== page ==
Catchment News

Citizen Science: how you can help monitor and understand your local environment

The EPA is working on citizen science in partnership with the National Biodiversity Data Centre, An Taisce and others. Citizens have been participating in and contributing to scientific research for years. The widespread use of smartphones means that scientific data can now be very easily shared and mapped. We need your help monitoring Dragonflies and Damselflies and recording what your see on the coastline near you when you Explore Your Shore.

Citizen Science is research carried out by members of the public who volunteer to collect scientific data. This research often focuses on monitoring biodiversity, invasive species and climate.

Although citizen science is a relatively new term, citizens have been participating in and contributing to scientific research for many years. The widespread use of smartphones means that scientific data can now be very easily shared and mapped, resulting in a rapid increase in the number and type of citizen science research projects. A number of organisations and projects have been established to help the coordination and communication of citizen science across Europe.

Carrying out citizen science offers many benefits for both citizens and scientists. Citizens working together can collect much more scientific data than scientists working alone. Participating in citizen science can increase public engagement with and understanding of important environmental issues. Citizen science can encourage people of all ages to get out into nature and can contribute to an increased sense of community.

The EPA is now funding several ongoing citizen science projects, with topics including water, air, radiation and biodiversity. These are run in partnership with other organisations, and include:

The GLOBE Program

The Global Learning and Observations to Benefit the Environment (GLOBE) Programme is an international science and education programme that provides school students with the opportunity to participate in data collection and to contribute meaningfully to our understanding of the earth system and global environment.

GLOBE was re-launched in Ireland in 2017 and this two-year pilot programme is managed by An Taisce in partnership with the EPA. Participating schools learn about air quality and the weather by making scientific measurements and using their data to carry out research.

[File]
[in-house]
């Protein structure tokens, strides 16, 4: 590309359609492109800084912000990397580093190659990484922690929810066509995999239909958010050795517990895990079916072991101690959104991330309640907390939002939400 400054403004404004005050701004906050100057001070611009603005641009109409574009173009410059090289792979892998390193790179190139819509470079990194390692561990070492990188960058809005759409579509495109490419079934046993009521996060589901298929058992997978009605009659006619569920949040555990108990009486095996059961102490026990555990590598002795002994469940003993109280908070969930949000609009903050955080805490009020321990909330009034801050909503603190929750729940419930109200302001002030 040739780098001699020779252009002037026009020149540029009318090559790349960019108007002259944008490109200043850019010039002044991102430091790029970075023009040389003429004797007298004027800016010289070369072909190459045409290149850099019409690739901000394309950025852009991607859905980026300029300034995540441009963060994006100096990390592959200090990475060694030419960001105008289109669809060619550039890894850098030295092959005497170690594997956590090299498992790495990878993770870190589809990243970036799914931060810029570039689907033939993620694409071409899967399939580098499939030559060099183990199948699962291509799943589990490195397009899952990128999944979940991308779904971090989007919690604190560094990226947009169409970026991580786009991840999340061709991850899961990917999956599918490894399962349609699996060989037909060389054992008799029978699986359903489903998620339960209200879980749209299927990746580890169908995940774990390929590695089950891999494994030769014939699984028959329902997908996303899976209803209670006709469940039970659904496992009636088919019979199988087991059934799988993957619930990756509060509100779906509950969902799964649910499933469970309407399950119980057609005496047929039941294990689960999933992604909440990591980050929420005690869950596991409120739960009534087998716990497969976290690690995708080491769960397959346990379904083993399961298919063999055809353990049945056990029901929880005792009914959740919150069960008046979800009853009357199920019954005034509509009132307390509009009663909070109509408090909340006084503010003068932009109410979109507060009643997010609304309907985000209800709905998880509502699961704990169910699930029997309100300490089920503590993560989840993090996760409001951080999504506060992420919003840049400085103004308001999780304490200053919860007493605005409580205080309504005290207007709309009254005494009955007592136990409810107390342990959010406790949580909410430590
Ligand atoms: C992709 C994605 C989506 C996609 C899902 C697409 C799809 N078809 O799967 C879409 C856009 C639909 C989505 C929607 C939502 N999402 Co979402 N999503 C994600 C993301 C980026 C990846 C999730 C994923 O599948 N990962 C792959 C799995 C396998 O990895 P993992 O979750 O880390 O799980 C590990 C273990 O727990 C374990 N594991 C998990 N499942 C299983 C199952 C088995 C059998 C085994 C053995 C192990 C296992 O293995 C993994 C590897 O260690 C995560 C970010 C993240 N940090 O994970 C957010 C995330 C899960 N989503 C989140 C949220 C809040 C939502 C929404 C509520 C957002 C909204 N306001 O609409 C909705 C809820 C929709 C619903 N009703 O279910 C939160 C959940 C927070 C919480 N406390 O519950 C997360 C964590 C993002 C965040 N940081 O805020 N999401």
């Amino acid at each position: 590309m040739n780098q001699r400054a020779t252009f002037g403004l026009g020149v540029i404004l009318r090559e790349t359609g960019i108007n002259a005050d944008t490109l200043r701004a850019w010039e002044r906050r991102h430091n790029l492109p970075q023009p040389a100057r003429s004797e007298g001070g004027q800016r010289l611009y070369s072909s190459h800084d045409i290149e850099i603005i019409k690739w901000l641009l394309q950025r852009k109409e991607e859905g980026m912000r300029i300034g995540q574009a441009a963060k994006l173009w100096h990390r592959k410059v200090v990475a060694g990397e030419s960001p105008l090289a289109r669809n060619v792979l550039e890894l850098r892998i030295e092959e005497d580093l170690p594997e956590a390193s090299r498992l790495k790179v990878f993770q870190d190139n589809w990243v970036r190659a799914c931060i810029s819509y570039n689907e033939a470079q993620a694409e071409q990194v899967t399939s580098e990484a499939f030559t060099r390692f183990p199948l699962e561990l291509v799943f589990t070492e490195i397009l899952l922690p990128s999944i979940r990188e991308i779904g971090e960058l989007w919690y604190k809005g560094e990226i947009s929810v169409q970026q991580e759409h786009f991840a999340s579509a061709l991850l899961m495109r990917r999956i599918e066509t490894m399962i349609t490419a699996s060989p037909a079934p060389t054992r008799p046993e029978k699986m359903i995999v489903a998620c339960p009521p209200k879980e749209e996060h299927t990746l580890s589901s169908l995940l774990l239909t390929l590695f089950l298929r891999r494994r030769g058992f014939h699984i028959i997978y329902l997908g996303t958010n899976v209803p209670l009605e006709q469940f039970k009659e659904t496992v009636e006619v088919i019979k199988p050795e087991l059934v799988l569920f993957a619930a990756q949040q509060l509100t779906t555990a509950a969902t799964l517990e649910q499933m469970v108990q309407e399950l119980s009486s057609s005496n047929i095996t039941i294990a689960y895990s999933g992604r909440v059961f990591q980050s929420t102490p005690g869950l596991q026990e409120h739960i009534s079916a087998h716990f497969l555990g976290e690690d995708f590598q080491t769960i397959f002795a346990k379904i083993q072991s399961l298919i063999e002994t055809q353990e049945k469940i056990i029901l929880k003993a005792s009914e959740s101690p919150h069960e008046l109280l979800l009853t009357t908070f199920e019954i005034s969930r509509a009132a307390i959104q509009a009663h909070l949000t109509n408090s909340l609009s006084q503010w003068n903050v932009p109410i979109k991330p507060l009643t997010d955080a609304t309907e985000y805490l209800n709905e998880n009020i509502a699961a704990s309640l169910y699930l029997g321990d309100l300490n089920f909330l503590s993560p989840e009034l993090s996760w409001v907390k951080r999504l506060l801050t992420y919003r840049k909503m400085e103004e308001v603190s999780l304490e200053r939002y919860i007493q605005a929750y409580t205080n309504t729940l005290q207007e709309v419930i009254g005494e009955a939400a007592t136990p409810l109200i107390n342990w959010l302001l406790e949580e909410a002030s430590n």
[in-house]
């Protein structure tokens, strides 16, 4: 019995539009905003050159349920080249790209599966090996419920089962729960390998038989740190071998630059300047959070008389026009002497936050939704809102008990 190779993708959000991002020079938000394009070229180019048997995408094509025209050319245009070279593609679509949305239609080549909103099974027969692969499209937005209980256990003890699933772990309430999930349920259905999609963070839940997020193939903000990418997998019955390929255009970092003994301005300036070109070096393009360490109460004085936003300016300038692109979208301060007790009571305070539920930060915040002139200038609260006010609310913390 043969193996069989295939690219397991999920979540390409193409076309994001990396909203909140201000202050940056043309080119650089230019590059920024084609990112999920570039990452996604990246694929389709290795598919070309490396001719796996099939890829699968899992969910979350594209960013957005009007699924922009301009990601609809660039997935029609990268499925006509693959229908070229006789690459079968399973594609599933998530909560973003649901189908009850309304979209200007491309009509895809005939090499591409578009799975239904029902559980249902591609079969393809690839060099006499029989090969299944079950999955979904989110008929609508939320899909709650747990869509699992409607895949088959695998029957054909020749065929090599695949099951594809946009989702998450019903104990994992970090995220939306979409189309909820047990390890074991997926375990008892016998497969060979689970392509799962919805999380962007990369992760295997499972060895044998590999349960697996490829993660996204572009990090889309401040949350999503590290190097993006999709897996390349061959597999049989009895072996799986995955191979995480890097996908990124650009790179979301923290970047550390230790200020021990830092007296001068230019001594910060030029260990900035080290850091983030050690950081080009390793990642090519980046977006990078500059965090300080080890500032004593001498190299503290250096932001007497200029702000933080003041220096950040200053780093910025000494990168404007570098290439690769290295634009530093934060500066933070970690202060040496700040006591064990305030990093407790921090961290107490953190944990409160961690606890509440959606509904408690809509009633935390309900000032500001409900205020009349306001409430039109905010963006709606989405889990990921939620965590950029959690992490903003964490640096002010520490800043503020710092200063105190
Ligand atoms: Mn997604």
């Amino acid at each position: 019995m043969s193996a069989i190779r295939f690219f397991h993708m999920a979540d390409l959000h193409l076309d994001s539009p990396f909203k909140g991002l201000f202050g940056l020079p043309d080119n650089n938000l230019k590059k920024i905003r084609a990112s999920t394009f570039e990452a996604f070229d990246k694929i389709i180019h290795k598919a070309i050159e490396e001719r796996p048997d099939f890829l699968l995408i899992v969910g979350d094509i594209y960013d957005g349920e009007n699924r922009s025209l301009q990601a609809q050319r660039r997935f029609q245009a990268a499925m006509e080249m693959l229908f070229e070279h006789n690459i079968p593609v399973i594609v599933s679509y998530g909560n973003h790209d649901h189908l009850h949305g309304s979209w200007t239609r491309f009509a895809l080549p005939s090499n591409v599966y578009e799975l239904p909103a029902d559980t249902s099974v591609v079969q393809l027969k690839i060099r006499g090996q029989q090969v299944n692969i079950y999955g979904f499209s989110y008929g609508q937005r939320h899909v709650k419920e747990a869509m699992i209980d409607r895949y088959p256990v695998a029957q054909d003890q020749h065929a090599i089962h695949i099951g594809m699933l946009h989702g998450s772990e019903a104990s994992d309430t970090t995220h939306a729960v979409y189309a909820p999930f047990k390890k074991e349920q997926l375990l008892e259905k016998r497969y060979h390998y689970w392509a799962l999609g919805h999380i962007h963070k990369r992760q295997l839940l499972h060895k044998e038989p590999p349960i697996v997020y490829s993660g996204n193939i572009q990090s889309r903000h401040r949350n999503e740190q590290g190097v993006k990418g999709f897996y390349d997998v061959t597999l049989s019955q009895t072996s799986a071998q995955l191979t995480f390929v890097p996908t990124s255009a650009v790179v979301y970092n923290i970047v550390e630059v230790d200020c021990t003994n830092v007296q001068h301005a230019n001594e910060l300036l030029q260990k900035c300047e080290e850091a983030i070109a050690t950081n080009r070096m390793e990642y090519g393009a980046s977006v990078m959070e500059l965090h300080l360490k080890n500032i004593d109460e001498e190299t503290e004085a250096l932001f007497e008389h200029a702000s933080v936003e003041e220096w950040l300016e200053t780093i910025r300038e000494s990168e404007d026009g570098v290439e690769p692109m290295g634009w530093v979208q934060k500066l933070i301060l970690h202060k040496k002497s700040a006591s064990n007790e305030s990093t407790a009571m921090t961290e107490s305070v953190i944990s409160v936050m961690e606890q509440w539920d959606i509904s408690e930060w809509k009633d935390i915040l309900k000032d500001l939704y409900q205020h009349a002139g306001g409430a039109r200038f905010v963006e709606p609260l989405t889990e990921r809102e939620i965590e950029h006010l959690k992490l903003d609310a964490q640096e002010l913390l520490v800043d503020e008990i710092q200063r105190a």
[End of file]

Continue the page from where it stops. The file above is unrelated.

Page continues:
Learn more:

EPA/European Environment Agency Air Quality Project

Beginning in 2019, a joint European citizen science project will be carried out between many of the European EPA’s and the European Environment Agency (EEA). This project will focus on the measurement of nitrogen dioxide concentrations in the air resulting from car use. More information will be available on the EPA website as this project develops.

Learn more:

You can learn more about other national citizen science initiatives
and EPA supported initiatives at

Dragonfly Ireland 2019 – 2024 citizen science survey seeking volunteers

Dragonflies and damselflies are beautiful creatures. Their presence near freshwater can provide a useful indicator of water quality. Dave Wall, Citizen Science Officer with the National Biodiversity Data Centre, has a story on telling us how your help is needed to monitor and map these creatures between now and 2024.

Explore your shore: volunteer to explore Irish coastal biodiversity

Dave Wall from the National Biodiversity Data Centre also has a story on telling us how you can help map our marine biodiversity with the newly launched Explore Your Shore, and how this EPA-funded project is partnering with other organisations around Ireland’s coasts.

Anglers in border region scale up lake monitoring

The Local Authority Waters Programme is helping anglers in the border region monitor their lakes using innovative citizen science techniques. Three Community Water Officers tell us how the project is progressing in a story on

The citizen science app for anglers form the border region

Who is involved?

Quite simply, everyone in Ireland has a role to play. This can be from something as simple as making sure you don’t pollute your local stream, or a local community working together to establish a Rivers Trust to enhance the rivers and lakes in their area, to a Government Department or Agency helping a Minister implement a new policy to help protect and enhance all our water bodies.

This website has been developed and is maintained by the Environmental Protection Agency, and is a collaboration between the Department of Housing, Planning and Local Government, the Environmental Protection Agency, and the Local Authority Waters Programme.


Local Authority Waters Programme

The Local Authority Waters Programme coordinates the efforts of local authorities and other public bodies in the implementation of the River Basin Management Plan, and supports local community and stakeholder involvement in managing our natural waters, for everyone’s benefit.


Environmental Protection Agency

The EPA is responsible for coordinating the monitoring, assessment and reporting on the status of our 4,842 water bodies, looking at trends and changes, determining which waterbodies are at risk and what could be causing this, and drafting environmental objectives for each.


Department of Housing, Local Government and Heritage

The Department is responsible for making sure that the right policies, regulations and resources are in place to implement the Water Framework Directive, and developing a River Basin Management Plan and Programme of Measures to protect and restore our waters.